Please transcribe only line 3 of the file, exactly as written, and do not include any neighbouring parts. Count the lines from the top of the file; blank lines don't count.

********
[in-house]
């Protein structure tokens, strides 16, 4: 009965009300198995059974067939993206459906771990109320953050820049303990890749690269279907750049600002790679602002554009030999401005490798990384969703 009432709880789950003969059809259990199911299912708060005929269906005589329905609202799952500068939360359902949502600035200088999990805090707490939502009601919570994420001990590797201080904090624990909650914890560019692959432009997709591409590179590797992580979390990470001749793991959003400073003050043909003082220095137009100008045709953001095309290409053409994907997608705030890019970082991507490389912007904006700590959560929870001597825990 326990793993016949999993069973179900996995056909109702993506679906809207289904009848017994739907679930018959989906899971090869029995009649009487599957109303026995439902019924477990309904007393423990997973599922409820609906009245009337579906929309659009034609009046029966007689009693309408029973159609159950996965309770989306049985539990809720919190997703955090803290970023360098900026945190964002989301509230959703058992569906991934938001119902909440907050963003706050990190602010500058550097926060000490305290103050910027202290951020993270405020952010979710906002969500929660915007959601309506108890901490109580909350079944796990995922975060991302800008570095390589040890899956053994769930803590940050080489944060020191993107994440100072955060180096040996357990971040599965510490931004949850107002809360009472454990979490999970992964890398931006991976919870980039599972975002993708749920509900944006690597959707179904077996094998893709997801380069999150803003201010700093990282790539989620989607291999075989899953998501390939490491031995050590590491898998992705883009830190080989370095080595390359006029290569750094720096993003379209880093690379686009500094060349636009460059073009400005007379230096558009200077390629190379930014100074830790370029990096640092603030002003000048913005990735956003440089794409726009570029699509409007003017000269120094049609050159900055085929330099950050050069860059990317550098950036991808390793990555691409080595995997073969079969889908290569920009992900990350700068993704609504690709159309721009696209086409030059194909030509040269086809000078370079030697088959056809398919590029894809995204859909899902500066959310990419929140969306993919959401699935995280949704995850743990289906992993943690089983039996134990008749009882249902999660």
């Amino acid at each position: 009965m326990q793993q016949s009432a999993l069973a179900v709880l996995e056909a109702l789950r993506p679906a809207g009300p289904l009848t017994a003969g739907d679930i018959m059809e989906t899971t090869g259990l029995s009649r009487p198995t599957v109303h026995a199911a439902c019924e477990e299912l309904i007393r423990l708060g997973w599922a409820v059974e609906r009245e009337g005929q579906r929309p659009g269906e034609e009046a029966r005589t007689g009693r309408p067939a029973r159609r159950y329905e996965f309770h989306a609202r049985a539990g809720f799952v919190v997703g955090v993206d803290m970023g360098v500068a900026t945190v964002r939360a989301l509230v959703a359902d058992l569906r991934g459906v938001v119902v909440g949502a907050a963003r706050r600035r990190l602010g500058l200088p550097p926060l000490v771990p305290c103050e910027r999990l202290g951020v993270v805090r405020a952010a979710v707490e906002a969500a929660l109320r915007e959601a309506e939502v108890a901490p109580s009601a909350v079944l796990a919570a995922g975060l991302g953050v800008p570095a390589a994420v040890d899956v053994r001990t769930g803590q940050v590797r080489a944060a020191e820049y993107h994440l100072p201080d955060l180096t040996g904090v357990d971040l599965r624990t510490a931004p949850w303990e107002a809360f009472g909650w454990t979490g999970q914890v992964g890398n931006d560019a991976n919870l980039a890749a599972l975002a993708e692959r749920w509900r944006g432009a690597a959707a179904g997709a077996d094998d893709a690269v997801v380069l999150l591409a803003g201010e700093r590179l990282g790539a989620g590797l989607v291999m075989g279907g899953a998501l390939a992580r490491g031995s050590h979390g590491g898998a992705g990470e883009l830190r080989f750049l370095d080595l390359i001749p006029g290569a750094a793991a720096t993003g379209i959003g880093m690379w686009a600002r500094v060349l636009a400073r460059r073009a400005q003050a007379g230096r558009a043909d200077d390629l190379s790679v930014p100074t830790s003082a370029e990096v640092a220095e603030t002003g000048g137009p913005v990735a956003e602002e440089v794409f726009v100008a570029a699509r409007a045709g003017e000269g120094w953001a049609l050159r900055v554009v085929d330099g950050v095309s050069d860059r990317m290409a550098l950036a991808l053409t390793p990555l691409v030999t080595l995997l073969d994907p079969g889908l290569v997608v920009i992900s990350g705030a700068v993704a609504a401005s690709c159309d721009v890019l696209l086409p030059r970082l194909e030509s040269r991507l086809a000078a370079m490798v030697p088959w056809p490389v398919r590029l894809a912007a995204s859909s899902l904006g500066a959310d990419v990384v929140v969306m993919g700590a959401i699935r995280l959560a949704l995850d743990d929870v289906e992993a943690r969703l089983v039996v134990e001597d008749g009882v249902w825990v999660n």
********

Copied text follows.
């Amino acid at each position: 009965m326990q793993q016949s009432a999993l069973a179900v709880l996995e056909a109702l789950r993506p679906a809207g009300p289904l009848t017994a003969g739907d679930i018959m059809e989906t899971t090869g259990l029995s009649r009487p198995t599957v109303h026995a199911a439902c019924e477990e299912l309904i007393r423990l708060g997973w599922a409820v059974e609906r009245e009337g005929q579906r929309p659009g269906e034609e009046a029966r005589t007689g009693r309408p067939a029973r159609r159950y329905e996965f309770h989306a609202r049985a539990g809720f799952v919190v997703g955090v993206d803290m970023g360098v500068a900026t945190v964002r939360a989301l509230v959703a359902d058992l569906r991934g459906v938001v119902v909440g949502a907050a963003r706050r600035r990190l602010g500058l200088p550097p926060l000490v771990p305290c103050e910027r999990l202290g951020v993270v805090r405020a952010a979710v707490e906002a969500a929660l109320r915007e959601a309506e939502v108890a901490p109580s009601a909350v079944l796990a919570a995922g975060l991302g953050v800008p570095a390589a994420v040890d899956v053994r001990t769930g803590q940050v590797r080489a944060a020191e820049y993107h994440l100072p201080d955060l180096t040996g904090v357990d971040l599965r624990t510490a931004p949850w303990e107002a809360f009472g909650w454990t979490g999970q914890v992964g890398n931006d560019a991976n919870l980039a890749a599972l975002a993708e692959r749920w509900r944006g432009a690597a959707a179904g997709a077996d094998d893709a690269v997801v380069l999150l591409a803003g201010e700093r590179l990282g790539a989620g590797l989607v291999m075989g279907g899953a998501l390939a992580r490491g031995s050590h979390g590491g898998a992705g990470e883009l830190r080989f750049l370095d080595l390359i001749p006029g290569a750094a793991a720096t993003g379209i959003g880093m690379w686009a600002r500094v060349l636009a400073r460059r073009a400005q003050a007379g230096r558009a043909d200077d390629l190379s790679v930014p100074t830790s003082a370029e990096v640092a220095e603030t002003g000048g137009p913005v990735a956003e602002e440089v794409f726009v100008a570029a699509r409007a045709g003017e000269g120094w953001a049609l050159r900055v554009v085929d330099g950050v095309s050069d860059r990317m290409a550098l950036a991808l053409t390793p990555l691409v030999t080595l995997l073969d994907p079969g889908l290569v997608v920009i992900s990350g705030a700068v993704a609504a401005s690709c159309d721009v890019l696209l086409p030059r970082l194909e030509s040269r991507l086809a000078a370079m490798v030697p088959w056809p490389v398919r590029l894809a912007a995204s859909s899902l904006g500066a959310d990419v990384v929140v969306m993919g700590a959401i699935r995280l959560a949704l995850d743990d929870v289906e992993a943690r969703l089983v039996v134990e001597d008749g009882v249902w825990v999660n």